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In the Matter of the Worker's Compensation Claim of v. Signal Mountain Lodge

February 22, 2013

IN THE MATTER OF THE WORKER'S COMPENSATION CLAIM OF: NICOLLE HEIKKILA, AN EMPLOYEE OF SIGNAL MOUNTAIN LODGE, APPELLANT (PETITIONER)
v.
SIGNAL MOUNTAIN LODGE, APPELLEE (RESPONDENT).



Appeal from the District Court of Teton County The Honorable Timothy C. Day, Judge

The opinion of the court was delivered by: Voigt, Justice.

Before KITE, C.J., and HILL, VOIGT, BURKE, and DAVIS, JJ.

NOTICE: This opinion is subject to formal revision before publication in Pacific Reporter Third. Readers are requested to notify the Clerk of the Supreme Court, Supreme Court Building, Cheyenne, Wyoming 82002, of any typographical or other formal errors so that correction may be made before final publication in the permanent volume.

[¶1] The Wyoming Workers' Safety and Compensation Division (Division) determined that Nicolle Heikkila, the appellant, suffered a compensable injury while employed by Signal Mountain Lodge. The lodge filed an objection to that determination and requested a hearing with the Office of Administrative Hearings (OAH). The appellant filed a motion to dismiss that objection on the grounds that the objection had been improperly filed. The OAH denied that motion and determined that the appellant had not suffered a compensable injury. The appellant filed a petition for review to the district court, arguing that her motion to dismiss was improperly denied. The district court affirmed the decision of the OAH and, after an additional appeal by the appellant, we affirm the decision of the district court.

ISSUE

[¶2] Did Signal Mountain Lodge properly file an objection to the Division's Final Determination of Compensability?

FACTS

[¶3] Signal Mountain Lodge is a resort located in Grand Teton National Park. The real property upon which the resort rests is owned by the National Park Service. The lodge is operated by Rex and Ruth Maughan, doing business as Signal Mountain Lodge, under a concessionaire's agreement with the park service. Signal Mountain Lodge has made contributions pursuant to the Wyoming Worker's Compensation Act (the Act).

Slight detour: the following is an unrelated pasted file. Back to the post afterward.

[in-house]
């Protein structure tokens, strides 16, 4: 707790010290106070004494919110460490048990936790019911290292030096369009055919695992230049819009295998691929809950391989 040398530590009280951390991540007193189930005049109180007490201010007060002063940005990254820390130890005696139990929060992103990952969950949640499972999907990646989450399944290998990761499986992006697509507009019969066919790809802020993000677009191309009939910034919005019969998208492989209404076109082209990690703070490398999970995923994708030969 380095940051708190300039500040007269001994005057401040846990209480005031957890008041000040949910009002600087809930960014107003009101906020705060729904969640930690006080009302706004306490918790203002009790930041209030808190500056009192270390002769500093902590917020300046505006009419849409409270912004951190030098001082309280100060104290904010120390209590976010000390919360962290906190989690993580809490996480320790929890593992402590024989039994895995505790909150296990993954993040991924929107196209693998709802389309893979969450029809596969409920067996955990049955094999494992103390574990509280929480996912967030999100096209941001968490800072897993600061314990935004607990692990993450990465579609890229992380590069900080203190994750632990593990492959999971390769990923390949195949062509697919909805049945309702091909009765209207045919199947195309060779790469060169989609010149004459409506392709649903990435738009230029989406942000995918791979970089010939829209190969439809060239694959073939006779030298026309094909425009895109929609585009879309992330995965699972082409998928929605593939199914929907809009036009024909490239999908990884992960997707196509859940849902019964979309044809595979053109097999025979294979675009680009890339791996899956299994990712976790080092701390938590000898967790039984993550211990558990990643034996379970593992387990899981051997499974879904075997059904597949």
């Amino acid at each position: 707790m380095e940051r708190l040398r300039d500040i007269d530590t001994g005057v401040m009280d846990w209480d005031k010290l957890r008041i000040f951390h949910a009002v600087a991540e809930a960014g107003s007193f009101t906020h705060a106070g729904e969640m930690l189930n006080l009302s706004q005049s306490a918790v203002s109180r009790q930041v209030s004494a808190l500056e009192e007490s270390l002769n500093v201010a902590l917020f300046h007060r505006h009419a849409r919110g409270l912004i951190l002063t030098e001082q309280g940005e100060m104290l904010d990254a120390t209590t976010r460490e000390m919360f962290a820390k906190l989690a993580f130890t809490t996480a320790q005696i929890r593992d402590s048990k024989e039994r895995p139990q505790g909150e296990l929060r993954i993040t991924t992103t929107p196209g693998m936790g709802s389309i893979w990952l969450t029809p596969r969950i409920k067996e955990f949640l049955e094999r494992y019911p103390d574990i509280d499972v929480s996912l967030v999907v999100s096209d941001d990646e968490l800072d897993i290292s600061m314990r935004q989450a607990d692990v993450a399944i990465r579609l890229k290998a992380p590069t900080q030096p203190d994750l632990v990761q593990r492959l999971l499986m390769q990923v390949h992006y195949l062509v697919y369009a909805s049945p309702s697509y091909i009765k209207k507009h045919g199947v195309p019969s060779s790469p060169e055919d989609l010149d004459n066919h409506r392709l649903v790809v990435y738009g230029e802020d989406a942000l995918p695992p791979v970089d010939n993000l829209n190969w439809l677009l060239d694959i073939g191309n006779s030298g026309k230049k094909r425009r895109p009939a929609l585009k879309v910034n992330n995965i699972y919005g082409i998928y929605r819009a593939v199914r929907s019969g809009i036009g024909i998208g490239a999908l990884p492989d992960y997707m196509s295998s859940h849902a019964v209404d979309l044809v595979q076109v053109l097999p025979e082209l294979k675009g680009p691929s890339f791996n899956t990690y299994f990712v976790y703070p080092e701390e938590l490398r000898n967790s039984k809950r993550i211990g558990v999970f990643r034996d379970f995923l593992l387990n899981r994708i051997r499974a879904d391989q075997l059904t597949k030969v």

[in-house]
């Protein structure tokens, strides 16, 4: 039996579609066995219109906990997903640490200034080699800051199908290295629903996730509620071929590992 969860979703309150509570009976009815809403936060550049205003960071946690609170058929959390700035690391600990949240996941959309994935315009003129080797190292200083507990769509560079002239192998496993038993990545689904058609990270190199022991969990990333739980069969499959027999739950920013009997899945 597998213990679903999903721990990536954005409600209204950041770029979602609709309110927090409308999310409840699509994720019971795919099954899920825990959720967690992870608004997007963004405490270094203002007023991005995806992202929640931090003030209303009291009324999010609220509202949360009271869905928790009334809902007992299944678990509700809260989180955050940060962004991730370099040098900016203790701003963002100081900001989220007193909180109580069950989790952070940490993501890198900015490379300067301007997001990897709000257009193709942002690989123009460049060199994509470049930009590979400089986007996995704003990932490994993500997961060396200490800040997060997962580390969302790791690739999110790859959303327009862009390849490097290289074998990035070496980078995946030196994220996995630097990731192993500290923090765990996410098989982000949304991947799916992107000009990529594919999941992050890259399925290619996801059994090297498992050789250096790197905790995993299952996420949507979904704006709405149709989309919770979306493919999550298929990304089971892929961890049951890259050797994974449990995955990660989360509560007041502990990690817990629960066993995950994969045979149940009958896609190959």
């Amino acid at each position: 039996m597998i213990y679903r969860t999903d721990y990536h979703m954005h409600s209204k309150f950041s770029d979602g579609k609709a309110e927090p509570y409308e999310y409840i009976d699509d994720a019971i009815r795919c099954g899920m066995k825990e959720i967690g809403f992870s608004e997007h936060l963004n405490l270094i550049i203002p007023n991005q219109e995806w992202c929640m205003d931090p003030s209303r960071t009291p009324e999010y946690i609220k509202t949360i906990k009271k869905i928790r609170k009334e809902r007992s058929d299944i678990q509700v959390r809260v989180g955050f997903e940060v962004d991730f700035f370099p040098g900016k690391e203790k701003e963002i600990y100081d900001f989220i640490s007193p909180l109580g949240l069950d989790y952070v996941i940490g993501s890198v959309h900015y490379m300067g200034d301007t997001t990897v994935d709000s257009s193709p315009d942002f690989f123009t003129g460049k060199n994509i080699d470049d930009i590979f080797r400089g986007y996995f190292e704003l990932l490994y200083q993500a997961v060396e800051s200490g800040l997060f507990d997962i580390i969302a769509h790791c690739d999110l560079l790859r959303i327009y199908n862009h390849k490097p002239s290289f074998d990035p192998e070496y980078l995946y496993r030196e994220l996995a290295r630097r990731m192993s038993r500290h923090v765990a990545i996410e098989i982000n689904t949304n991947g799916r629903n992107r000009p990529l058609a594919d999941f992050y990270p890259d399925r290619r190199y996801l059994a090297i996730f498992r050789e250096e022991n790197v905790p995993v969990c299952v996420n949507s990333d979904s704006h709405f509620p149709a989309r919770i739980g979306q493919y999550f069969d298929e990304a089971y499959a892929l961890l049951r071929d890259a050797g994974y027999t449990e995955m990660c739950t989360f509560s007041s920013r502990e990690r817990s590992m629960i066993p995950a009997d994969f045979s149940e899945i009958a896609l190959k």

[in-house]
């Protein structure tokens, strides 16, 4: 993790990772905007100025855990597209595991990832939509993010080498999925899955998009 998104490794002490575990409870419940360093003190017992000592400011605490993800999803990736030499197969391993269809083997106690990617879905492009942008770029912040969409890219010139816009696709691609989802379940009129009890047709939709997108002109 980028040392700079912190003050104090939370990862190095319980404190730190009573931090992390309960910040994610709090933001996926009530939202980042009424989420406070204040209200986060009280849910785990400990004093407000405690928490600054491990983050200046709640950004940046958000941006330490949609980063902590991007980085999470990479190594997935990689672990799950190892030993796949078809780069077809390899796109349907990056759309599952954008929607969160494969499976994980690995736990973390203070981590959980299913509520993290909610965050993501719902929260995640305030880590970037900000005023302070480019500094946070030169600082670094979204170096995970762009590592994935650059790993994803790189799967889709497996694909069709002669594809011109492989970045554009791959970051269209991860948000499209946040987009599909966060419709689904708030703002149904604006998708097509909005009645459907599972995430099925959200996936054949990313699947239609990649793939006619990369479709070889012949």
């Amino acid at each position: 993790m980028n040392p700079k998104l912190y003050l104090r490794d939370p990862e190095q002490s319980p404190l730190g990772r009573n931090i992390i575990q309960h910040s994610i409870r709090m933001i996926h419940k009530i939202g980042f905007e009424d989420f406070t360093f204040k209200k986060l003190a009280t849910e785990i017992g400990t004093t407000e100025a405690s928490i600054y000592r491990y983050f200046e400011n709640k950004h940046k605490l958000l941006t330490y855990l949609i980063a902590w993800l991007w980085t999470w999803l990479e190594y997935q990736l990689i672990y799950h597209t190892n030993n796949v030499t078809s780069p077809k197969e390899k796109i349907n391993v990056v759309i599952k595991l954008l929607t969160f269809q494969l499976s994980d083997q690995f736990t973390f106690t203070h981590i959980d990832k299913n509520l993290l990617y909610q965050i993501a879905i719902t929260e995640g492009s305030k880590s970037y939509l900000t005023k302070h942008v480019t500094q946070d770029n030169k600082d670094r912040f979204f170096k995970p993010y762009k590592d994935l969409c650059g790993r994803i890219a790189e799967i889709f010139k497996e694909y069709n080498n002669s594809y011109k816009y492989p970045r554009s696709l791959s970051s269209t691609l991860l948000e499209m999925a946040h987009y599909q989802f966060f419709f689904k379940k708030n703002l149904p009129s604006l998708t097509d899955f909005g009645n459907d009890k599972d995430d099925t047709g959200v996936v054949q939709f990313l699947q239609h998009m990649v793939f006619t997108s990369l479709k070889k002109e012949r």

[¶4] The appellant was employed as a housekeeper at Signal Mountain Lodge from April 28, 2009 through May 28, 2009. The appellant filed a Wyoming Report of Injury on October 28, 2009. That report indicated that her injury occurred on May 24, 2009. The Division determined that the injury was compensable and issued a Final Determination of Compensability to that effect on December 3, 2009. Signal Mountain Lodge filed a timely objection and request for a hearing on December 11, 2009. That objection was filed personally by Linda Hornbeck, the director of human resources, payroll, and benefits at Forever Living Products International, Inc., a company owned by Rex Maughan.

[¶5] The appellant filed a motion to dismiss Signal Mountain Lodge's objection, arguing that Signal Mountain Lodge is not an appropriate party to the action. The appellant continued that only a "party" may file an objection, and because Signal Mountain Lodge is not a "natural person, artificial person, or other legal entity" it cannot be a "party." In the alternative, the appellant argued that, even if the owners qualify as employers, the objection was not filed by the owners personally, but rather by their representative. The hearing examiner denied that motion, ruling that the Maughans are persons and therefore may be party to the action and that there is no prohibition against allowing an agent or representative to file an objection. The OAH also concluded that the appellant did not have a compensable injury and did not uphold the Division's Final Determination. The appellant petitioned the district court for a review of that decision, but only challenged the OAH's determination that Signal Mountain Lodge was a proper party to the action. The district court affirmed that decision, and the appellant now appeals to this Court.

STANDARD OF REVIEW

[¶6] The issue we are addressing is whether Signal Mountain lodge properly filed an objection to the Division's Final Determination of Compensability.

When the issue is one of interpretation and application of law, we give no deference to an agency's decision:

The interpretation and correct application of the provisions of the Wyoming Worker's Compensation Act are questions of law over which our review authority is plenary. Conclusions of law made by an administrative agency are affirmed only if they are in accord with the law. We do not afford any deference to the agency's determination, and ...


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